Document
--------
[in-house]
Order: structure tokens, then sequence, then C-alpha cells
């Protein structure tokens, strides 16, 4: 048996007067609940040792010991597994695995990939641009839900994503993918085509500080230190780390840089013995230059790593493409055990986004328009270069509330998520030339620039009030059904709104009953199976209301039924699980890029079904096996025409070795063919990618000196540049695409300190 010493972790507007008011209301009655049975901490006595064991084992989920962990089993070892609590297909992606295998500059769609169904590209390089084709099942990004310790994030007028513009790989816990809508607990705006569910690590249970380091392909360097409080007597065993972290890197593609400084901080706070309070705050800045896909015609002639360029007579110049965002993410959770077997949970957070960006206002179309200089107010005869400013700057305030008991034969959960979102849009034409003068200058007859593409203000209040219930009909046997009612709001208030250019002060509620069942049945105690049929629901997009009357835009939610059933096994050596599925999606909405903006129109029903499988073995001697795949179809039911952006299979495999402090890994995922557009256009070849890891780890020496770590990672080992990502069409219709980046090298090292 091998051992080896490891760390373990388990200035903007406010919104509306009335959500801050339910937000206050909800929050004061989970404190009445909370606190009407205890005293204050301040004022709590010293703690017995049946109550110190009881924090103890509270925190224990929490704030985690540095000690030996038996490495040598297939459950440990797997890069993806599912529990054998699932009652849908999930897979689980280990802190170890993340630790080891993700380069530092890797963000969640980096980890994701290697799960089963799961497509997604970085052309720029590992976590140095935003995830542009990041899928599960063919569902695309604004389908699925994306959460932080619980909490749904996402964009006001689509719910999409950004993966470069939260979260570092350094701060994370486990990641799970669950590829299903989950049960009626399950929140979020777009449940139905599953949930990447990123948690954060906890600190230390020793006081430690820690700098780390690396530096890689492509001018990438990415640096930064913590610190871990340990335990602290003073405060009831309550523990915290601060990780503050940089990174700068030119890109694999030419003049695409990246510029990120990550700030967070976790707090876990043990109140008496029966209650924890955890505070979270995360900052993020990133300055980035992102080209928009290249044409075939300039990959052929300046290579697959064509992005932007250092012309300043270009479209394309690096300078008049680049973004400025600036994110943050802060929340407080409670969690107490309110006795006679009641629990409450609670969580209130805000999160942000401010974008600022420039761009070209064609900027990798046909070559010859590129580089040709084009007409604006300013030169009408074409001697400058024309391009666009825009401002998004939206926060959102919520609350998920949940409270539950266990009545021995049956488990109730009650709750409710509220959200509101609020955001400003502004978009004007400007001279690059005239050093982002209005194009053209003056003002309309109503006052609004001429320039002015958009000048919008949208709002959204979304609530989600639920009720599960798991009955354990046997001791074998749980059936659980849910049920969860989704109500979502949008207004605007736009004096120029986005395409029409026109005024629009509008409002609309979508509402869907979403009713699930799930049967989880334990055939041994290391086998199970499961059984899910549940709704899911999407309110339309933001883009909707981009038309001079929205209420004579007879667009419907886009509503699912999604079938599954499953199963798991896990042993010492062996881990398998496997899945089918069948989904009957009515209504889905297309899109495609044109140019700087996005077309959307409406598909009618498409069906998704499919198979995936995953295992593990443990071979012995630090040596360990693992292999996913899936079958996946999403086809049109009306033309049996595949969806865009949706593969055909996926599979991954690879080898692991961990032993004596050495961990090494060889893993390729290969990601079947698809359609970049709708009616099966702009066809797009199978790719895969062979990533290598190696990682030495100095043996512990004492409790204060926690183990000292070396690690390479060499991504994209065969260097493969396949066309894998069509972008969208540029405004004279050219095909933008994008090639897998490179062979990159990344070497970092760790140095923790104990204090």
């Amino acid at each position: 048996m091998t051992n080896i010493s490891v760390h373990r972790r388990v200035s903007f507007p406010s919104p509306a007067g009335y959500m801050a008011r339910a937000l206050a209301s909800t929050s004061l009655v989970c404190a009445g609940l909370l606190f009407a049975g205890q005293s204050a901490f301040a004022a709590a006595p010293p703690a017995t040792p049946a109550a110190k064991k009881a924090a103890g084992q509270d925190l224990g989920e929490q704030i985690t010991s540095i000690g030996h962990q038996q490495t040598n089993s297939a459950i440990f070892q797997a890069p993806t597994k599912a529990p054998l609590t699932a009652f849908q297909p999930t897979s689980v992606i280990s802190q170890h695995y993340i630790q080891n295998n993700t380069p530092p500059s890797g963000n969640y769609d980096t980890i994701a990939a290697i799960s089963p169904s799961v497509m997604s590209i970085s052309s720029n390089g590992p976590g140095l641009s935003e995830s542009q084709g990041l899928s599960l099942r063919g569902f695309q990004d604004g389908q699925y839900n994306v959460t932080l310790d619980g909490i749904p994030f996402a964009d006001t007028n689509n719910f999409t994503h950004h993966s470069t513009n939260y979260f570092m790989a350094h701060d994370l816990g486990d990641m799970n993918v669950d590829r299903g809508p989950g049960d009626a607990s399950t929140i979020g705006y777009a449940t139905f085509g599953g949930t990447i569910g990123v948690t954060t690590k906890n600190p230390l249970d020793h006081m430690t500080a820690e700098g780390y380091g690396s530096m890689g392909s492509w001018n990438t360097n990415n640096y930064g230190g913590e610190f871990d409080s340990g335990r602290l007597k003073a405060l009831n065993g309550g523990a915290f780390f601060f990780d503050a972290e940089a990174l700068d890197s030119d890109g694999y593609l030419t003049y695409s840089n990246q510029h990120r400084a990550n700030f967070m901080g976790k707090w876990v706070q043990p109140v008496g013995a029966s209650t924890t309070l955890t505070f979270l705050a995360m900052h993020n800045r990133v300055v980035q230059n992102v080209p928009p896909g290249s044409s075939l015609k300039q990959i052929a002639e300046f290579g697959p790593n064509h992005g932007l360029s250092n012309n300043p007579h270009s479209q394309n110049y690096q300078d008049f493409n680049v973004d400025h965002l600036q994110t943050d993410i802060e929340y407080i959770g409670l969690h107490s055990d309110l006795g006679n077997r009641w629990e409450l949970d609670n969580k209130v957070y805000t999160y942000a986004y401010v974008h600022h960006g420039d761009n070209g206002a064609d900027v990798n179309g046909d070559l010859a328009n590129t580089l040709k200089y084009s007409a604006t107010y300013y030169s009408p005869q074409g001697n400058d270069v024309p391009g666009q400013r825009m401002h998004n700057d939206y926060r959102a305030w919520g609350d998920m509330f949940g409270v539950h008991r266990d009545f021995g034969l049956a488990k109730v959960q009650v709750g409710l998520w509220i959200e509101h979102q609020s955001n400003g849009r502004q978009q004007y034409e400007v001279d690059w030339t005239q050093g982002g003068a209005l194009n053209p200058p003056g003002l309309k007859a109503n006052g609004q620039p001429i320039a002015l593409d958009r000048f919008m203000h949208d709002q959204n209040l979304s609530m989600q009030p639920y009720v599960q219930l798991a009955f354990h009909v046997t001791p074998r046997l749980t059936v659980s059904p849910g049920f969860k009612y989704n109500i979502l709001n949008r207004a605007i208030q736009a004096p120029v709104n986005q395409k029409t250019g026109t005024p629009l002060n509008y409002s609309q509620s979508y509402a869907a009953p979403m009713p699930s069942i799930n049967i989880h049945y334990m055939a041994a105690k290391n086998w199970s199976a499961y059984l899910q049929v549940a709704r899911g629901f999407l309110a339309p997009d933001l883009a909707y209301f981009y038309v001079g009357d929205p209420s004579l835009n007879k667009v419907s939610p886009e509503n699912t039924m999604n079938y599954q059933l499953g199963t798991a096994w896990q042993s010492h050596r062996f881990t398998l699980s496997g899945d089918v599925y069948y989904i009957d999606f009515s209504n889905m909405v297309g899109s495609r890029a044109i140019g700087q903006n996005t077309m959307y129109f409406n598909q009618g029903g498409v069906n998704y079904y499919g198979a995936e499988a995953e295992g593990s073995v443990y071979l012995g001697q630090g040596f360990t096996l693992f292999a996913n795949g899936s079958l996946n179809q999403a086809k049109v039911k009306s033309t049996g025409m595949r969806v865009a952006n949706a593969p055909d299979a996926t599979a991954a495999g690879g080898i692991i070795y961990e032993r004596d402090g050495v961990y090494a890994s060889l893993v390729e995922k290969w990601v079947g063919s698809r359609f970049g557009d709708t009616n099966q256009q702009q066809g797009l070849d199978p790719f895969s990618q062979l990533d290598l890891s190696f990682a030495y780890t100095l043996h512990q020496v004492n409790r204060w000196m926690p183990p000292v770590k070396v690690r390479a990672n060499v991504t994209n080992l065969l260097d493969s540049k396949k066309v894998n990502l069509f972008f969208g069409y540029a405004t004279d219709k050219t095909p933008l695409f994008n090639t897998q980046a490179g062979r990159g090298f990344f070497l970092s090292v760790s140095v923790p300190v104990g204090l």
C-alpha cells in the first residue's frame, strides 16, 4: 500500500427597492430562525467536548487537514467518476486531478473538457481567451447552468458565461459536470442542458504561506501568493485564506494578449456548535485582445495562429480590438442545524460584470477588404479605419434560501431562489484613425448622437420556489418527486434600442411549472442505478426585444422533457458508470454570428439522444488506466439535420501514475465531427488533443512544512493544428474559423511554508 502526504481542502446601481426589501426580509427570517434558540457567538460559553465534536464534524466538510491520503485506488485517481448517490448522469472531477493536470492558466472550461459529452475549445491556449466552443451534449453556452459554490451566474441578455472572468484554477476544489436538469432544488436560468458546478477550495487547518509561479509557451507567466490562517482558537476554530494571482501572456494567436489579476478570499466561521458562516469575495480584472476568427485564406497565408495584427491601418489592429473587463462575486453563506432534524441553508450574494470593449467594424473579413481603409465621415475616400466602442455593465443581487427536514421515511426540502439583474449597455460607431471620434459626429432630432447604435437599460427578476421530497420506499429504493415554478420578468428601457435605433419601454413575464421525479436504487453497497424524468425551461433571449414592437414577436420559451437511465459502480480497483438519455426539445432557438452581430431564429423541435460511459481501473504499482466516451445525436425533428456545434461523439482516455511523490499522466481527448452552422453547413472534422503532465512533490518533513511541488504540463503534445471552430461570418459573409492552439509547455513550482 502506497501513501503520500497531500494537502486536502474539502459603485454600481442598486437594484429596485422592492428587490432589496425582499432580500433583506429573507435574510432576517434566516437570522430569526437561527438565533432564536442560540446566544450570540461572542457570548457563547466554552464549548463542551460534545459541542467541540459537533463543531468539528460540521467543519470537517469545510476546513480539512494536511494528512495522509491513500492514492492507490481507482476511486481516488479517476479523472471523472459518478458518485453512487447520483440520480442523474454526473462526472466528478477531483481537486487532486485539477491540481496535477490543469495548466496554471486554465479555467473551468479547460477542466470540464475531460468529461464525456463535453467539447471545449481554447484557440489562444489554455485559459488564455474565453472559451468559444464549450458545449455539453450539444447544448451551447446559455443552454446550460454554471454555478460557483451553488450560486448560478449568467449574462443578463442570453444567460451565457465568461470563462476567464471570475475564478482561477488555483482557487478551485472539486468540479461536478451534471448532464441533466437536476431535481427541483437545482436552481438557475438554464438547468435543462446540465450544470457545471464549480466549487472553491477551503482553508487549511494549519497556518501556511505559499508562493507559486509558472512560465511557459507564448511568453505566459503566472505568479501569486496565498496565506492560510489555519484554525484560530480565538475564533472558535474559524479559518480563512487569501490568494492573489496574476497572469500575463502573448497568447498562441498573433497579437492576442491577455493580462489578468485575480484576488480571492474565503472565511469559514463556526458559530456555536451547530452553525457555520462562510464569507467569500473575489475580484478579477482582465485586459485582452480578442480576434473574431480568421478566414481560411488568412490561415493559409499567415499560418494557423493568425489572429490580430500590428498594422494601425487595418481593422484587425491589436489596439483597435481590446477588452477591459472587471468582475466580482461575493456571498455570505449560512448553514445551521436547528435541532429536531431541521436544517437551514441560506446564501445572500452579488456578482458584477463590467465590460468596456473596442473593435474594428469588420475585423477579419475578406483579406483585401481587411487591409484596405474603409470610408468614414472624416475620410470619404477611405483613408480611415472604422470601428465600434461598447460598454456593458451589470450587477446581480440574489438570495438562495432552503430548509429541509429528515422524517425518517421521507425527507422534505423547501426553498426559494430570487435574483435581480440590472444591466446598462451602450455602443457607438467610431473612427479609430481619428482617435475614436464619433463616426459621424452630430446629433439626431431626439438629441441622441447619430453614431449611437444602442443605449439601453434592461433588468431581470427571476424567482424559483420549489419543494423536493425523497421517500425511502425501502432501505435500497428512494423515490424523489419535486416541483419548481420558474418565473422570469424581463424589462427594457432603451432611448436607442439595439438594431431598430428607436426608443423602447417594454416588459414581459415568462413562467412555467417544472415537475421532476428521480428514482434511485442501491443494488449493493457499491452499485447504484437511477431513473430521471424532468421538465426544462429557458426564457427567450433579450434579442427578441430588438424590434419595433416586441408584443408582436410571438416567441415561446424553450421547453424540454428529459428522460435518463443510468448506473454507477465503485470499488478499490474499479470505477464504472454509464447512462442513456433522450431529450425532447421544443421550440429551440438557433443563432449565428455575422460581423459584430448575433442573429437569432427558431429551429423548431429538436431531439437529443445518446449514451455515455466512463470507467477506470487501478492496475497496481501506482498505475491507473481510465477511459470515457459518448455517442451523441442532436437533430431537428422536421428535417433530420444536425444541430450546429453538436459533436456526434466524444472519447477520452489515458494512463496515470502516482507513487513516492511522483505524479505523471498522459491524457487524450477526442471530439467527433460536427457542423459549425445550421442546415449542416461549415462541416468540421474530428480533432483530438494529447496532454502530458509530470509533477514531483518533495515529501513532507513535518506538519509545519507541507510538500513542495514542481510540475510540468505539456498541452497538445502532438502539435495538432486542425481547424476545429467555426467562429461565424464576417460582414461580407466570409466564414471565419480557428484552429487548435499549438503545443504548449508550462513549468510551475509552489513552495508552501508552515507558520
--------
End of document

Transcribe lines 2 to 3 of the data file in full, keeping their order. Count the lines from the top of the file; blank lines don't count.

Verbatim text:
Order: structure tokens, then sequence, then C-alpha cells
């Protein structure tokens, strides 16, 4: 048996007067609940040792010991597994695995990939641009839900994503993918085509500080230190780390840089013995230059790593493409055990986004328009270069509330998520030339620039009030059904709104009953199976209301039924699980890029079904096996025409070795063919990618000196540049695409300190 010493972790507007008011209301009655049975901490006595064991084992989920962990089993070892609590297909992606295998500059769609169904590209390089084709099942990004310790994030007028513009790989816990809508607990705006569910690590249970380091392909360097409080007597065993972290890197593609400084901080706070309070705050800045896909015609002639360029007579110049965002993410959770077997949970957070960006206002179309200089107010005869400013700057305030008991034969959960979102849009034409003068200058007859593409203000209040219930009909046997009612709001208030250019002060509620069942049945105690049929629901997009009357835009939610059933096994050596599925999606909405903006129109029903499988073995001697795949179809039911952006299979495999402090890994995922557009256009070849890891780890020496770590990672080992990502069409219709980046090298090292 091998051992080896490891760390373990388990200035903007406010919104509306009335959500801050339910937000206050909800929050004061989970404190009445909370606190009407205890005293204050301040004022709590010293703690017995049946109550110190009881924090103890509270925190224990929490704030985690540095000690030996038996490495040598297939459950440990797997890069993806599912529990054998699932009652849908999930897979689980280990802190170890993340630790080891993700380069530092890797963000969640980096980890994701290697799960089963799961497509997604970085052309720029590992976590140095935003995830542009990041899928599960063919569902695309604004389908699925994306959460932080619980909490749904996402964009006001689509719910999409950004993966470069939260979260570092350094701060994370486990990641799970669950590829299903989950049960009626399950929140979020777009449940139905599953949930990447990123948690954060906890600190230390020793006081430690820690700098780390690396530096890689492509001018990438990415640096930064913590610190871990340990335990602290003073405060009831309550523990915290601060990780503050940089990174700068030119890109694999030419003049695409990246510029990120990550700030967070976790707090876990043990109140008496029966209650924890955890505070979270995360900052993020990133300055980035992102080209928009290249044409075939300039990959052929300046290579697959064509992005932007250092012309300043270009479209394309690096300078008049680049973004400025600036994110943050802060929340407080409670969690107490309110006795006679009641629990409450609670969580209130805000999160942000401010974008600022420039761009070209064609900027990798046909070559010859590129580089040709084009007409604006300013030169009408074409001697400058024309391009666009825009401002998004939206926060959102919520609350998920949940409270539950266990009545021995049956488990109730009650709750409710509220959200509101609020955001400003502004978009004007400007001279690059005239050093982002209005194009053209003056003002309309109503006052609004001429320039002015958009000048919008949208709002959204979304609530989600639920009720599960798991009955354990046997001791074998749980059936659980849910049920969860989704109500979502949008207004605007736009004096120029986005395409029409026109005024629009509008409002609309979508509402869907979403009713699930799930049967989880334990055939041994290391086998199970499961059984899910549940709704899911999407309110339309933001883009909707981009038309001079929205209420004579007879667009419907886009509503699912999604079938599954499953199963798991896990042993010492062996881990398998496997899945089918069948989904009957009515209504889905297309899109495609044109140019700087996005077309959307409406598909009618498409069906998704499919198979995936995953295992593990443990071979012995630090040596360990693992292999996913899936079958996946999403086809049109009306033309049996595949969806865009949706593969055909996926599979991954690879080898692991961990032993004596050495961990090494060889893993390729290969990601079947698809359609970049709708009616099966702009066809797009199978790719895969062979990533290598190696990682030495100095043996512990004492409790204060926690183990000292070396690690390479060499991504994209065969260097493969396949066309894998069509972008969208540029405004004279050219095909933008994008090639897998490179062979990159990344070497970092760790140095923790104990204090």